Thursday 25 June 2009

The Emperor's new clothes

Everyone said, loud enough for the others to hear: "Look at the Emperor's new clothes. They're beautiful! What a marvellous train! And the colors! The colors of that beautiful fabric! I have never seen anything like it in my life!"

A child, however, who had no important job and could only see things as his eyes showed them to him, went up to the carriage. "The Emperor is naked," he said.

The quality of healthcare in the NHS is highly variable.
Some if it is excellent, most of it is average (by definition of course), and some of it is bad.
Some of it is bad.

This last point needs repetition, because unless everybody recognises and accepts this - and keeps talking about it - things will never get better.

Patients and their carers need to talk about it, healthcare professionals (especially doctors) need to talk about it loudly, and providers need to make it their job to talk about the good and bad parts of their services.

Most importantly, but most unlikely to happen, is that the government and Department of Health need to not only accept it, but to shout loudly about the huge and unacceptable variation in quality (outcomes and experience) that the NHS delivers - and to tell every tax-payer whether their local GPs and hospitals are great, average or poor.

However to do this politicians (thinking about forthcoming elections?) have to tell the public that despite huge investment in the NHS:
1. No one can really tell you where or who gives the best care (or the worst)
2. You may be getting care which is unacceptably bad.

Just like MPs expenses, the only thing that will lead to the "root and branch" change essential to improve the NHS is total transparency about variation in quality, and identifying publicly the places (and individuals) that deliver great care, and those that absolutely do not. When done properly, this will allow the power of patients to drive the transformation that the DH, NHS and doctors have failed to do. Of course some of this is difficult, and it will lead to a lot of painful change but that is no reason not to do it.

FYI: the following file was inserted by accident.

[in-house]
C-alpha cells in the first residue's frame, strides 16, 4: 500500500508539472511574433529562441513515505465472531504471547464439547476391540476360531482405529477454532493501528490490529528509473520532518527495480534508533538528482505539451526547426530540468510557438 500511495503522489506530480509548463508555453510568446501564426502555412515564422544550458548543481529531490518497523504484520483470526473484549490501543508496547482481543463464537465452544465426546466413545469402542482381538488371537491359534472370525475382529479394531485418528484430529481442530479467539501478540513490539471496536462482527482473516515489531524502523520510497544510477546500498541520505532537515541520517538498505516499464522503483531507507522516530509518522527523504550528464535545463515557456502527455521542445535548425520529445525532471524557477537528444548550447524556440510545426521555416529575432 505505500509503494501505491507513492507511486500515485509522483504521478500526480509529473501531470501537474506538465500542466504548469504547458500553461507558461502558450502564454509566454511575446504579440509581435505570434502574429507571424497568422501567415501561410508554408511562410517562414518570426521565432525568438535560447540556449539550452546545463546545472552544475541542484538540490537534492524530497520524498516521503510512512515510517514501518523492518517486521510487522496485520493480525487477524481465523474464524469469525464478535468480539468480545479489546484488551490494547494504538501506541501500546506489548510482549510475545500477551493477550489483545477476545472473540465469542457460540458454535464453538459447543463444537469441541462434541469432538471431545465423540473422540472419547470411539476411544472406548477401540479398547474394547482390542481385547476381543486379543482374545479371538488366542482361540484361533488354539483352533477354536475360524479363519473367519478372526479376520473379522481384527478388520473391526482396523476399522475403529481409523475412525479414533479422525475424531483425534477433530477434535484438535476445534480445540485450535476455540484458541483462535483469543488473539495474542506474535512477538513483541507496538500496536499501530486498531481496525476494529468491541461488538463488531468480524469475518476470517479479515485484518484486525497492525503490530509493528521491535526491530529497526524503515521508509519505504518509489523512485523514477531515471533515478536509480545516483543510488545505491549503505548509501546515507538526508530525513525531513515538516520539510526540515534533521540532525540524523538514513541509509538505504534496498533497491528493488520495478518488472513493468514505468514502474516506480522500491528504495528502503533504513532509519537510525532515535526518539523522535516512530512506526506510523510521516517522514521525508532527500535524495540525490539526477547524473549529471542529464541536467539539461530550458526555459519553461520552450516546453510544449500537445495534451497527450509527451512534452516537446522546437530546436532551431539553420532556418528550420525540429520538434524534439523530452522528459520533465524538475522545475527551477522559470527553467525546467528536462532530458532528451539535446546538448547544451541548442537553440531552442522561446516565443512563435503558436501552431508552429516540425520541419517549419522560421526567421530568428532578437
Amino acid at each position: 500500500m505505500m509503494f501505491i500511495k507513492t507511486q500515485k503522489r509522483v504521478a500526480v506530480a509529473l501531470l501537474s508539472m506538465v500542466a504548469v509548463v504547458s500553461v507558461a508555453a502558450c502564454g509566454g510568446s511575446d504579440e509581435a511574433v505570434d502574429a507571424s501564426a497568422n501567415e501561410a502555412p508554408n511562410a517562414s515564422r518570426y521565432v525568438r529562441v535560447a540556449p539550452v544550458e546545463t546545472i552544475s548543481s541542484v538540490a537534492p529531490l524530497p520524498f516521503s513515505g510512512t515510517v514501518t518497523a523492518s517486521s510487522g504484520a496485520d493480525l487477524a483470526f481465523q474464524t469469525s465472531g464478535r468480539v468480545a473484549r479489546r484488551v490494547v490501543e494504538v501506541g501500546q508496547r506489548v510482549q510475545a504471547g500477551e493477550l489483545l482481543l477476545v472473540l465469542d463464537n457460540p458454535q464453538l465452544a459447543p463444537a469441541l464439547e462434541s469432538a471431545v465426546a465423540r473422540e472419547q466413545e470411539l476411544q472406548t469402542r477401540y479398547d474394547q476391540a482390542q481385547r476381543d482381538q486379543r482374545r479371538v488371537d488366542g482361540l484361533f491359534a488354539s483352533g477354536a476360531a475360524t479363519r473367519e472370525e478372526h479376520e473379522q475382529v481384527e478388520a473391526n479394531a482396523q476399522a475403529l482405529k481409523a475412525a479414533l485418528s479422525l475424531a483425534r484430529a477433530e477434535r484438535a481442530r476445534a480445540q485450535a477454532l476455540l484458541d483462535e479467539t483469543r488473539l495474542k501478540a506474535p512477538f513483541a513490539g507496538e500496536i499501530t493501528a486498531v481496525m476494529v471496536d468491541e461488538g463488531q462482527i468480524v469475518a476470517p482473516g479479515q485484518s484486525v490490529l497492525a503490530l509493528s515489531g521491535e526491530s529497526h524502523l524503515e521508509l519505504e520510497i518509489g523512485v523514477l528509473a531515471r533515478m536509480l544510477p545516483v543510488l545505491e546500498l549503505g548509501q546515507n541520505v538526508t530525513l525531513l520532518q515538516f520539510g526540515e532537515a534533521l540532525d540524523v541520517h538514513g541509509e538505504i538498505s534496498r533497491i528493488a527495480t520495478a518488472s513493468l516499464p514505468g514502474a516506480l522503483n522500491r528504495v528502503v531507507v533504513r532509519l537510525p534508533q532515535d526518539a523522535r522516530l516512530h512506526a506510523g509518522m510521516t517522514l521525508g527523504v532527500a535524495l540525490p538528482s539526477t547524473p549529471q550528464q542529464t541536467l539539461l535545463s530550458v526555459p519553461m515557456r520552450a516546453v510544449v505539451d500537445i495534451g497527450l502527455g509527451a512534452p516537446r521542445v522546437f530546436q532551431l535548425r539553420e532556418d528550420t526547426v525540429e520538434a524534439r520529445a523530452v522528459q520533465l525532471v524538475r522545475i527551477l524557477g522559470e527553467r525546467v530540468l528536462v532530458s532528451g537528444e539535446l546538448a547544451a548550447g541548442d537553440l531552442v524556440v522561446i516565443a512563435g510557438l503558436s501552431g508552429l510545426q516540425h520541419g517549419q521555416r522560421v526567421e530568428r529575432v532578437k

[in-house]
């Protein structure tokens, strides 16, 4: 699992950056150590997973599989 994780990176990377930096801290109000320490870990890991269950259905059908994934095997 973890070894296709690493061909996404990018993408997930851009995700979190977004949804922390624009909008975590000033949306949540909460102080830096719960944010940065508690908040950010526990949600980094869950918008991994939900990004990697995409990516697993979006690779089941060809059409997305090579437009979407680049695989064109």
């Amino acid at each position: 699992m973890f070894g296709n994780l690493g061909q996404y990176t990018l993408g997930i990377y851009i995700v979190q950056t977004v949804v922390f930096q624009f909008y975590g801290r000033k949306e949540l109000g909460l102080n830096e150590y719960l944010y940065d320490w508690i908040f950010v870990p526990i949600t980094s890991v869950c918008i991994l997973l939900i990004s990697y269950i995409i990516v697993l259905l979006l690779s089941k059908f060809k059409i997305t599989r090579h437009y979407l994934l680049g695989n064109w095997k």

And if anyone dare tell you that this is already being done, you might remind them that the Mid-Staffs Hospital was rated as "Good" and Monitor allowed it to become a Foundation Hospital - in the years that at least 400 people died unnecessarily on its wards.

What would the child, "who had no important job and could only see things as his eyes showed them to him", say?

Monday 22 June 2009

"The days of suffering in silence will soon be over..."

According to the Times. They quote Lord Adonis: "this new requirement gives [users] a direct and much louder voice on whether their needs are being met".

Rude staff, dirty facilities, unacceptable waiting times, provision of information will all now be measured and reported by users themselves - with providers failing to meet standards subject to fines of up to £500,000/year.

Sounds wonderful, and well overdue. However, this is for rail passengers - not for patients and their families.

Interesting to ponder why a government that claims health to be a central priority, decides to give the public power and a voice to help improve standards of trains, before enabling such powerful involvement in improving healthcare and the NHS.

But those committed to improving the NHS do not need to worry of course: the regulation announced by Lord Adonis is an example of the changes that will affect all industries and professions and indeed already has done so for many. The provision of healthcare will benefit more than most sectors by enabling true involvement of users, and harnessing the power and wisdom of patients to help organisations deliver truly great care. Just a shame to see doctors lagging far behind other professional groups in welcoming and leading these transformational potentials.

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